Python is nice, with its list comprehension and stuff.
Do you have any favourite programming tools?
I use a lot of tools. debuggex.com is nice for visualizing regexp. Of course, as a front-end-developer I use many different front-end building tools. They are always very helpful.
I like to customize my editors for maximum productivity. I used to use Sublime, but now I use VisualStudio Code. I fix the keybindings, plugins and such.
A editor plugin that saves you minutes, or even hours of your work can be very valuable.
And, of course, I use git.
Any pet peeves? For indentation, code structure, programming styles, programming languages, etc?
I do not like functions that do not return anything. It gives off a bad smell saying "oh my god, so many side effects!"
Your code get more easy to follow and test if you write mostly side effect free functions.
Earlier today one of my unit tests did fail in a strange way, and the root cause was a hidden state change in the mock-up code. This would not have happen if the mock-up code was conforming to the principle of immutability.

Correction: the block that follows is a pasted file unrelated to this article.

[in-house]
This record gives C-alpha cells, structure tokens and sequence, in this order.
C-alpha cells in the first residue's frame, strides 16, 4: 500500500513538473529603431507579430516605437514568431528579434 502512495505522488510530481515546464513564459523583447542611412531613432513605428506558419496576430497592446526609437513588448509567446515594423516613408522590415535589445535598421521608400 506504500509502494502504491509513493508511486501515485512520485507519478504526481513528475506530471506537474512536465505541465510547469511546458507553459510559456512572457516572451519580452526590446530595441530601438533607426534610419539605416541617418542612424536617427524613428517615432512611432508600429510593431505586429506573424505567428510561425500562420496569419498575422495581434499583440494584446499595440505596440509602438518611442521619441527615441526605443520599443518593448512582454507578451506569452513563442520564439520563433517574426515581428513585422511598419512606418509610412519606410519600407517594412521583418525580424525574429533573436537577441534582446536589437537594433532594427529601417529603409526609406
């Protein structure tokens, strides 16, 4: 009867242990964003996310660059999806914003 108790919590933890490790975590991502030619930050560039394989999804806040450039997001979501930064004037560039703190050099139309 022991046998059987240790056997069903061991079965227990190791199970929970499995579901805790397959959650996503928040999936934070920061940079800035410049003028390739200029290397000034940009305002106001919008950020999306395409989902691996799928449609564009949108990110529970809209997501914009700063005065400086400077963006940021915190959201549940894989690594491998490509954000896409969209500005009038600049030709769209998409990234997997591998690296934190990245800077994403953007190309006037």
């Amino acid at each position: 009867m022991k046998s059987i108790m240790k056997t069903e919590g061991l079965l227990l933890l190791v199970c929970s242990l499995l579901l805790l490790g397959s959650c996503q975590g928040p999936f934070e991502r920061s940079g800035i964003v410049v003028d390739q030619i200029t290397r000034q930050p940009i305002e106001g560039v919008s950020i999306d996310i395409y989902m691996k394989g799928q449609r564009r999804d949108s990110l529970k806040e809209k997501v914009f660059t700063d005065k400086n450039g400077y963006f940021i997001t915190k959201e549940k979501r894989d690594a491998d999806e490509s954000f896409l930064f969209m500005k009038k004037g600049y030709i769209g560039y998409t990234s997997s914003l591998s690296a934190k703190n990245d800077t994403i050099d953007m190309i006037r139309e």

What kind of personality traits do you think is valuable for a programmer?
Think about your code as critically as you can.
You must have a technical interest.
You must be able to dig deep into a problem. You can not leave things to chance.
Is there any interesting project that you are a part of, and want to tell us about?
Not for the moment. I'm developing a slack-bot for me and my friends slack-channel called Ernst (after a Swedish TV personality). It has got a few nice features. It can spew Ernst-quotes. Give motivational speeches. I will try to implement some minigames into it.
Do you have any good advice, rule of thumb, adage, important principle, word of wisdom or simply an experience of yours to share with us?
The DRY (do not repeat yourself) and KISS (keep it simple, stupid) principles.
Do not nest code too deep. Avoid too many levels of if- and for-statements. Instead use functional methods: map, reduce, filter, etc.
And finally, keep your functions short.
I would like to thank Mr. Rasmusson for taking time from his busy schedule to do this interview. I know how hectic the life as a consultant can be at times.